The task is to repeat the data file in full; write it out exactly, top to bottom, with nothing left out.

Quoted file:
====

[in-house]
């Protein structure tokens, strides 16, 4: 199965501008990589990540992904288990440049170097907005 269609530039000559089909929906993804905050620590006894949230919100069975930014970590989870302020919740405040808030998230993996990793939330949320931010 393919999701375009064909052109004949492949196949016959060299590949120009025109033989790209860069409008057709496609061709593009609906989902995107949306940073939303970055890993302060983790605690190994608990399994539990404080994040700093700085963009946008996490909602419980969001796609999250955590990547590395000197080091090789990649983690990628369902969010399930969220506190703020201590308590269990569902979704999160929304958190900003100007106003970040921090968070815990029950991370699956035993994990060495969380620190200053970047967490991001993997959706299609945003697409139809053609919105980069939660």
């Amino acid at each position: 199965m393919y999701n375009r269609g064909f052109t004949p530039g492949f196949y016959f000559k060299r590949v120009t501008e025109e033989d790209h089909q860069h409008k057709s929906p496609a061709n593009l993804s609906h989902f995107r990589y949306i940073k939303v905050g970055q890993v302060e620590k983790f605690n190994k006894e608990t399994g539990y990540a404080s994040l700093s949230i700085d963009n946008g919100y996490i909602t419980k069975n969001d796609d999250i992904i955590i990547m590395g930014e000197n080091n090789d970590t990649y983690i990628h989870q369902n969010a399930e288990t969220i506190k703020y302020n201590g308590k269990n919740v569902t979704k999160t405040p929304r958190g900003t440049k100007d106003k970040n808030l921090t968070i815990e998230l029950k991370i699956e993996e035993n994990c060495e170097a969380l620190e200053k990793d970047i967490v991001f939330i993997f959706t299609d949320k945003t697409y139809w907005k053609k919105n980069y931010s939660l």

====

[in-house]
């Protein structure tokens, strides 16, 4: 199965501008990589990540992904288990440049170097907005 269609530039000559089909929906993804905050620590006894949230919100069975930014970590989870302020919740405040808030998230993996990793939330949320931010 393919999701375009064909052109004949492949196949016959060299590949120009025109033989790209860069409008057709496609061709593009609906989902995107949306940073939303970055890993302060983790605690190994608990399994539990404080994040700093700085963009946008996490909602419980969001796609999250955590990547590395000197080091090789990649983690990628369902969010399930969220506190703020201590308590269990569902979704999160929304958190900003100007106003970040921090968070815990029950991370699956035993994990060495969380620190200053970047967490991001993997959706299609945003697409139809053609919105980069939660």
């Amino acid at each position: 199965m393919y999701n375009r269609g064909f052109t004949p530039g492949f196949y016959f000559k060299r590949v120009t501008e025109e033989d790209h089909q860069h409008k057709s929906p496609a061709n593009l993804s609906h989902f995107r990589y949306i940073k939303v905050g970055q890993v302060e620590k983790f605690n190994k006894e608990t399994g539990y990540a404080s994040l700093s949230i700085d963009n946008g919100y996490i909602t419980k069975n969001d796609d999250i992904i955590i990547m590395g930014e000197n080091n090789d970590t990649y983690i990628h989870q369902n969010a399930e288990t969220i506190k703020y302020n201590g308590k269990n919740v569902t979704k999160t405040p929304r958190g900003t440049k100007d106003k970040n808030l921090t968070i815990e998230l029950k991370i699956e993996e035993n994990c060495e170097a969380l620190e200053k990793d970047i967490v991001f939330i993997f959706t299609d949320k945003t697409y139809w907005k053609k919105n980069y931010s939660l």